How to win public sector contracts

Despite the government's high profile spending cuts, public sector contracts present SMEs with unique opportunities to expand revenue streams outside its traditional markets in the private sector. Indeed, public sector contracts hold massive advantages over the private sector - financial stability, longer term contracts, better payment terms to name a few.

However there is a significant difference between the two sectors on how contracts are won and maintained. Stephen Bentley, CEO of Granby Marketing Service lays out the facts that every business looking to win contracts in the public sector should know.

The Pre-Qualification process

The biggest difference between the public and private sector is the tender process. Unlike commercial organisations that choose which suppliers they work with, companies looking to win public sector contracts worth over £100,000, first have to go through a pre-qualification process.

All contracts worth over a certain financial threshold according to EU legislation, have to be published on OJEC and OJEU. This essentially means the net is cast much wider and you'll be facing a greater variety of competitors, both in terms of quantity and quality.

The Pre-Qualification Questionnaire (PQQ) is a lengthy document in which you have to prove you have the capabilities to meet the contract's specifications. All encompassing, you will need to demonstrate everything from your financial stability, to environmental and CSR accreditations and standards.

Your financial figures are important as they are often used to judge whether you have the capacity to carry out the job successfully.

The good news is that the government has announced that it is establishing a central database of pre-qualification questionnaires which means that a supplier has only to complete a single form rather than having to submit a new form for each individual tender.

The art of successfully winning public contracts is being ruthless on which opportunities you pursue. Thoroughly read and digest the requirements completely before you make your submission.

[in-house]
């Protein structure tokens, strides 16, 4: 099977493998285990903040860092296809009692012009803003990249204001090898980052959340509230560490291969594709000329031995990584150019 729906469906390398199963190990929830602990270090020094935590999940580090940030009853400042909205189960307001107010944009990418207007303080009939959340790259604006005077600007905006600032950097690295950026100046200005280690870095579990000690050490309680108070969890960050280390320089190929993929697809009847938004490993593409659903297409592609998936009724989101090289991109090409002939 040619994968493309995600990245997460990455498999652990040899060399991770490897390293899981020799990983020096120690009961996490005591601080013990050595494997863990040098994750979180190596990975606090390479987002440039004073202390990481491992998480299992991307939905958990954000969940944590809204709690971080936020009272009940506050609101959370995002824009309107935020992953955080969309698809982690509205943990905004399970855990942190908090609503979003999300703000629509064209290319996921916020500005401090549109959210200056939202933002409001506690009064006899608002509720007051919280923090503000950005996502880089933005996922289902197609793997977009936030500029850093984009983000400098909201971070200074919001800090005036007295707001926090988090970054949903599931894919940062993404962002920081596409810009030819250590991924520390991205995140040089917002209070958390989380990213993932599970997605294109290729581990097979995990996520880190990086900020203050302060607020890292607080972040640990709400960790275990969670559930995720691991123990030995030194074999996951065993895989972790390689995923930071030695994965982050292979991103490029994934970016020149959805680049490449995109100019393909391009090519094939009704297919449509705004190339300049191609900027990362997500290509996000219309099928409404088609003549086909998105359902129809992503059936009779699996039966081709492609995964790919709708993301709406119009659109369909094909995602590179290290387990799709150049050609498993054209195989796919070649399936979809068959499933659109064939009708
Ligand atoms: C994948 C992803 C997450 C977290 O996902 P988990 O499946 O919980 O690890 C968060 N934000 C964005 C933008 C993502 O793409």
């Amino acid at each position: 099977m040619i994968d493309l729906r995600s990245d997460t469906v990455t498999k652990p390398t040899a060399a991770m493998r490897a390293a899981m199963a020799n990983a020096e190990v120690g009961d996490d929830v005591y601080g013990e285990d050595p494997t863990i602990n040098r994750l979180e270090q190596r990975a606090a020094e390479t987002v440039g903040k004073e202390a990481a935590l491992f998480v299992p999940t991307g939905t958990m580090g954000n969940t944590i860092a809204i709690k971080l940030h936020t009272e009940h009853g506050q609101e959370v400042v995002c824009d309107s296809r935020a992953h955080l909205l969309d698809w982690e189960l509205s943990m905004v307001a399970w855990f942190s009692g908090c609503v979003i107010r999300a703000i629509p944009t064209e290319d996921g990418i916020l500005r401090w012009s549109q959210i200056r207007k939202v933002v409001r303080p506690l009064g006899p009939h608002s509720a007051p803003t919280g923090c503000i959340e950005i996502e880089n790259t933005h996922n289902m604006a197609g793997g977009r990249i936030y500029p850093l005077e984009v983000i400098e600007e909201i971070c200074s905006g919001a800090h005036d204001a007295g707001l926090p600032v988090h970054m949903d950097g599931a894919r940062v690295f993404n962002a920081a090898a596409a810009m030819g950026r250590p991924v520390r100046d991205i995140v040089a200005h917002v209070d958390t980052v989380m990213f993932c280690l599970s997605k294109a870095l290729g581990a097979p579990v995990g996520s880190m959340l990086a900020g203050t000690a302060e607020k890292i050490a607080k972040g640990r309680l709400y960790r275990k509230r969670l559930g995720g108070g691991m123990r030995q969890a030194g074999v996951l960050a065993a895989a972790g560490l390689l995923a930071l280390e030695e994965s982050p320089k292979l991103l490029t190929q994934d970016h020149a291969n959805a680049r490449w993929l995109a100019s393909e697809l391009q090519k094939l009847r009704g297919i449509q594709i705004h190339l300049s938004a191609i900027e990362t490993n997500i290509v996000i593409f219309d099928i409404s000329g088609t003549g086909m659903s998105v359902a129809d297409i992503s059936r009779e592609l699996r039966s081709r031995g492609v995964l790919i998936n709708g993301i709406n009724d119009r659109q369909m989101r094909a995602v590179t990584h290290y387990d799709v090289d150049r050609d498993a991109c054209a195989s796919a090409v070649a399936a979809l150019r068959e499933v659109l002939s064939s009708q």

Even though the government's changes to the procurement of public sector contracts has made it easier to apply, you need to be 100% sure that you have the capabilities and resources to do the job. As contracts are put out to tender on OJEC, too often companies get lured into applying for contracts that in reality they have no hope of winning.

How to stand-out from the competition

One of the biggest hurdles many businesses struggle to overcome is how to successfully differentiate themselves in the sales process. In the private sector an engaging, face-to-face pitch from your charismatic sales director or a recommendation from a trusted peer can make all the difference when it comes to winning new business. But in the public sector, when so much of the process is 'on paper' how can companies stand out from the crowd?

Making sure you have all relevant industry standards and accreditations is important. It takes significant resources and commitment to get these badges of excellence, but if you're serious about winning public sector contracts, and indeed private contracts for that matter, it's worth making that step. It proves to the outside world that you are a creditable company.

In the private sector the level of scrutiny against accreditations may not be as great, with the commercial benefits/ROI taking precedent. However, when there's such a major spotlight on how tax-payers' money is spent, the government want reassurances that they've got the best solution in place to guarantee delivery for an economic cost - standards and accreditations do exactly this.

Winning contracts

Once those companies that meet the required specifications have been identified they are then sent an Invitation to Tender (ITT). At this point you've got to work very hard at putting a detailed solution together; again this requires a lot of information and quite lengthy document.

To win a public contract they need to have absolute confidence in your ability to deliver the service. A 'can do' mentality or learning 'on the job' will not cut it. It has to be based on proven experience and absolute assurance you can deliver.

At the tender submission stage you should in theory have your best and final offer, so compared to the private sectors there's little room to negotiate. Whilst there's not much difference in the T&Cs in public and private contracts, there are noticeably differences in Service Level Agreements (SLAs). This means far more management information is required and there's a greater scrutiny of fundamental aspects of service delivery such as quality control and security control.

Changing contracts

Although easy to say in hindsight, preparing for the possible loss of big government contracts is really important. You may win a four-year contract but often these are subject to political changes which means they can easily change.

Whether you deal with public or private sector contracts, every business needs to be prepared for change. This means doing everything you can to expect it before it comes, and reacting in a strategic and intelligent way when you're faced with it.

Summary

Going for public sector work is not for faint hearted - it's time consuming, takes a lot of resources and needs a certain amount of resilience. However the financial stability it affords, along with the credibility is almost certainly worth it.

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